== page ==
On EV Transformation
India’s EV industry is in a very nascent stage, if you look at the sales so far. A lot of other issues like the cost factor, range anxiety, battery issue, etc. need to be addressed before it becomes a threat. We have to import lithium batteries. So the shift can be from oil imports to lithium imports. At Indian Oil, we are developing aluminium air oxide batteries in a tie-up with an Israeli company (Phinergy Ltd.). Trials are going on in Israel, and the Proof of Concept has already been done. Once the field trials succeed, we will put up a manufacturing unit for aluminium air batteries. India is one of the largest producers of aluminium and we will be ready for competition when the actual EV revolution comes. The EV industry needs to develop the ecosystem. It is not just charging stations, battery-swapping stations. It is a long-haul journey and we are taking the right steps. As and when these will be a threat to pure oil products, we will be able to ramp up our entry in this area in a big way.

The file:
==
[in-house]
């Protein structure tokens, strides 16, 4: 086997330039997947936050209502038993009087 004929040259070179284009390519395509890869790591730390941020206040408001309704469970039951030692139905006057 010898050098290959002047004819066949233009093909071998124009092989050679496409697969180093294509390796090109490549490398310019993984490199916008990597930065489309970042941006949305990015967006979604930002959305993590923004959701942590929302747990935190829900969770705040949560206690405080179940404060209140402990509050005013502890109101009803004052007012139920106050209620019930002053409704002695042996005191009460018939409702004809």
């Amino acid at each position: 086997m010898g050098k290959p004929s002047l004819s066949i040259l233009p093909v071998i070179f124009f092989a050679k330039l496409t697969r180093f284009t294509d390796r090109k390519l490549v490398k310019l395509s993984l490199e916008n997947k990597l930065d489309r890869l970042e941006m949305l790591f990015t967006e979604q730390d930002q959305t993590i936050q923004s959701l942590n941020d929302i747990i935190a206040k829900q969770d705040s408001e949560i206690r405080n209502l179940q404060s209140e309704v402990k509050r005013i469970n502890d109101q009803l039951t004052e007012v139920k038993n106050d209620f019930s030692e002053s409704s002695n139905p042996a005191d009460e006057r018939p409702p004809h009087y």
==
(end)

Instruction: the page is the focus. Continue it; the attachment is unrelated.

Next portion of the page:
On Green Fuels
The path of transition is different for each country. India is set to become a $5-trillion economy, one of the fastest-growing in the world. For that to happen, we require huge energy consumption. Today our per capita energy consumption is just one-third of the global average. So, we will not be relying only on one form of energy to supply all these needs. It will be fossil fuels, gas, renewables and biofuels. We call ourselves an energy company and not a fossil-fuel company. Europe had taken seven-eight years to go from BS4 to BS6, we took only three years.
Compressed biogas (CBG) from agri-waste, which has a potential of 15 MT/year, is going to be a key biofuel. Nearly one-fifth of India’s GDP comes from the farm sector. We are encouraging entrepreneurs to set up CBG plants and giving them off-take guarantees. The Centre has recently allowed CBG retail sales, as an automotive fuel. We are investing around ₹1,000 crore in CBG and 2G ethanol segments. Hydrogen is another promising area where the company is exploring different pathways.
IOC has 250 MW of energy portfolio comprising wind and solar capacities. Over 18,000 of our 32,000 retail outlets are powered by solar or wind. We plan to run our refineries with 85% renewables and 15% gas, and have recently inked an MoU with NTPC for renewables. We are also investing in green and blue hydrogen, in Mathura with (35 megawatt hour (MWh) capacity and Panipat refinery (15MWh).